I hate the way Gillard has foisted this problem on us. If Junior needed a laptop (which he doesn't), we would have bought him one. Or given him one of the laptops that we already have. Gillard would have done us a huge favour if she'd given us a voucher, and told us to go and buy a laptop with it. That way, we would have been handing the laptop over to Junior, and we would then have a modicum of authority over how it is used. Instead, we've been royally fucked. I hope Junior treats it the way he treats all our other electronic gadgets - if he is true to form, it will be broken by Christmas. More than anything else, the laptop has contributed to his sucky attitude to school this year. Yes, there have been other factors in play, but the laptop has a major multiplier effect. The sooner it's a pile of electronic junk, the better.

The other thing that I hate about it is that Gillard and Co. clearly put no thought into how the laptops are supposed to be used. A laptop is just a chunk of hardware - it's useless without software. If the education department had spent some money on building or buying some useful education software, I'd be a lot happier. Instead, they have just foisted the dreaded things onto schools and told the teachers to get on with it. A sad indicator of the IT literacy of Junior's teachers is that the principal can still barely log onto their PC, and until last year, was unable to use email.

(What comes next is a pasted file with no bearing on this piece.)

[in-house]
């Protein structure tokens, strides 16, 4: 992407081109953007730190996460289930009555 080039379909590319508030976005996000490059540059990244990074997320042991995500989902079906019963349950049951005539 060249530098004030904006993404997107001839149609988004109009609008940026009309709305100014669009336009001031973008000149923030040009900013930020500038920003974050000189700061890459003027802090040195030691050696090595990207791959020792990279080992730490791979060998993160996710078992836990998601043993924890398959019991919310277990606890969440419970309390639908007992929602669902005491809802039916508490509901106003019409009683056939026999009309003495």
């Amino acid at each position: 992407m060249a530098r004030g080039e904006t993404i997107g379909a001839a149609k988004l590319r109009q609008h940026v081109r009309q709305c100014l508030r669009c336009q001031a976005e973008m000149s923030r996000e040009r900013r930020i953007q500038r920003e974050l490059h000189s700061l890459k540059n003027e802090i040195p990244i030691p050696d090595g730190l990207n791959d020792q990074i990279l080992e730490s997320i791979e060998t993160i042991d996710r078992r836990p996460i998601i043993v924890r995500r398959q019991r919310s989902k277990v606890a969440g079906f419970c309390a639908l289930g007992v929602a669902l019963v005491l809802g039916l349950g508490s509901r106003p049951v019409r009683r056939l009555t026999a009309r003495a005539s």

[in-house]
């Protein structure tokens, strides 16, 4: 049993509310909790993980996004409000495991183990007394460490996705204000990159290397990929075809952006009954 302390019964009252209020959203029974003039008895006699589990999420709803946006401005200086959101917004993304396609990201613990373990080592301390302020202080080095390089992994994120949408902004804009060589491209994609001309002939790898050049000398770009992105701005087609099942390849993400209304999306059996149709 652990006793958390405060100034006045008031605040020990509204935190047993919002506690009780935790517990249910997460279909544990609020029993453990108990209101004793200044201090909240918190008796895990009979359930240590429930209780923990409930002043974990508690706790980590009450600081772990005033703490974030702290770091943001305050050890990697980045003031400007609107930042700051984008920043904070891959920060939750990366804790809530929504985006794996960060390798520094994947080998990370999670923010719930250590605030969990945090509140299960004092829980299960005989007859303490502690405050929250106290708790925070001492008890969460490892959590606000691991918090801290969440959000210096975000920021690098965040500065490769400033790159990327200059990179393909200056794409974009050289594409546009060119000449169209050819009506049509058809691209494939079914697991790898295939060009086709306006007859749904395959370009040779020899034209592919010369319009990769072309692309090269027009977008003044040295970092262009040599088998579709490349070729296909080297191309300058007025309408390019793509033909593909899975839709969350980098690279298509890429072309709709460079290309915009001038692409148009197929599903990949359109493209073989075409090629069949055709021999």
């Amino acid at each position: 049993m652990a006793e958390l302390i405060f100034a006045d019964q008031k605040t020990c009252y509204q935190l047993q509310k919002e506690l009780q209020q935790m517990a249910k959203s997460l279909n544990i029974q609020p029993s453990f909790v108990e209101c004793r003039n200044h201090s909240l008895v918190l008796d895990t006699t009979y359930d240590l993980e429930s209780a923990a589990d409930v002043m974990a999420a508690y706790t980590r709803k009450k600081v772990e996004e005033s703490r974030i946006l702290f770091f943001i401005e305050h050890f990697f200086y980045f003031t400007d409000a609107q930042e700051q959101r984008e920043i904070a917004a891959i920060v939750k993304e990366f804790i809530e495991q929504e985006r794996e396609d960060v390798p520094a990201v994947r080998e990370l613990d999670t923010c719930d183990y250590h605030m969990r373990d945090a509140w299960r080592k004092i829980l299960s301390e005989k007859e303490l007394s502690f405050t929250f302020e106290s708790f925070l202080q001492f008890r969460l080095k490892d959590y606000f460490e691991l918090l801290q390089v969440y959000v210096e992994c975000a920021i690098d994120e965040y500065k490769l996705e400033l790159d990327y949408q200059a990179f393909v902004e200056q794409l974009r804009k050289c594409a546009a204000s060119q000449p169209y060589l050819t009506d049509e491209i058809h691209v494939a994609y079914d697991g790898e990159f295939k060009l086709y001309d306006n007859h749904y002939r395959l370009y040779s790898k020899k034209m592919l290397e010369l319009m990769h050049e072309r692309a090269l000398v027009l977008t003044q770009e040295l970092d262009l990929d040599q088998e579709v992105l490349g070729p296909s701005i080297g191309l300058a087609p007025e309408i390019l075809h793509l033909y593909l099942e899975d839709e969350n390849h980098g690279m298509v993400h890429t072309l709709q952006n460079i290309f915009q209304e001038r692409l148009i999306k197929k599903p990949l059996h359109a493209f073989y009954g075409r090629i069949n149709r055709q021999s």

I swear that these laptops are going to be the educational equivalent of Mao's Great Leap Forward - which was anything but. I am yet to talk to a single parent that's happy with the laptops - they're all suffering the same problems we are. It won't be long before emergency departments start reporting kids turning up with a Gillard laptop smashed over their head by an angry parent.

On the other hand, we're experiencing how useful computers can be for educating kids - if they're used sensibly. Number 2 is now doing Reading Eggs, which is a really helpful aid with his reading. It is not a magic bullet - it's just one of the things we are using to teach him to read. We still read him a couple of books every night (he is a mini-Paco, with 18 linear feet of books in his bookcase), sit down and practice writing letters and words almost every day, and do all the usual puzzles and so on that have words and letters in them. We sing the Alphabet Song and if we are in the car, we spell out objects that we drive past. In short, we're doing our bit as parents to ensure that he can read and write and knows his numbers - and computer based learning plays a part in that. But it's not the be-all and end-all.

Reading Eggs is costing me a bit over sixty bucks a year. It's all web based, so you don't need to load any software on your machine and it will run on an old clunker. You can buy ex-govt and ex-corporate PCs with Linux on them for just over $100. Assuming you've got an internet connection, for $160, you've got the perfect educational machine - and a truly useful piece of educational software.

So there you have it. Government gives away "free" laptops to kids - bloody expensive disaster. Parents pay for computer based education out of their own pockets - cheap success story.

Yes, I know some will say, "But what about the poor?" Here's my answer - if those of us in the educated middle class are having problems controlling what our kids are doing with their laptops, what do you think the feral kids down in the housing estates are like? Do you think their parents are ensuring that they are getting any value out of Gillard's toys? I think not.

No comments: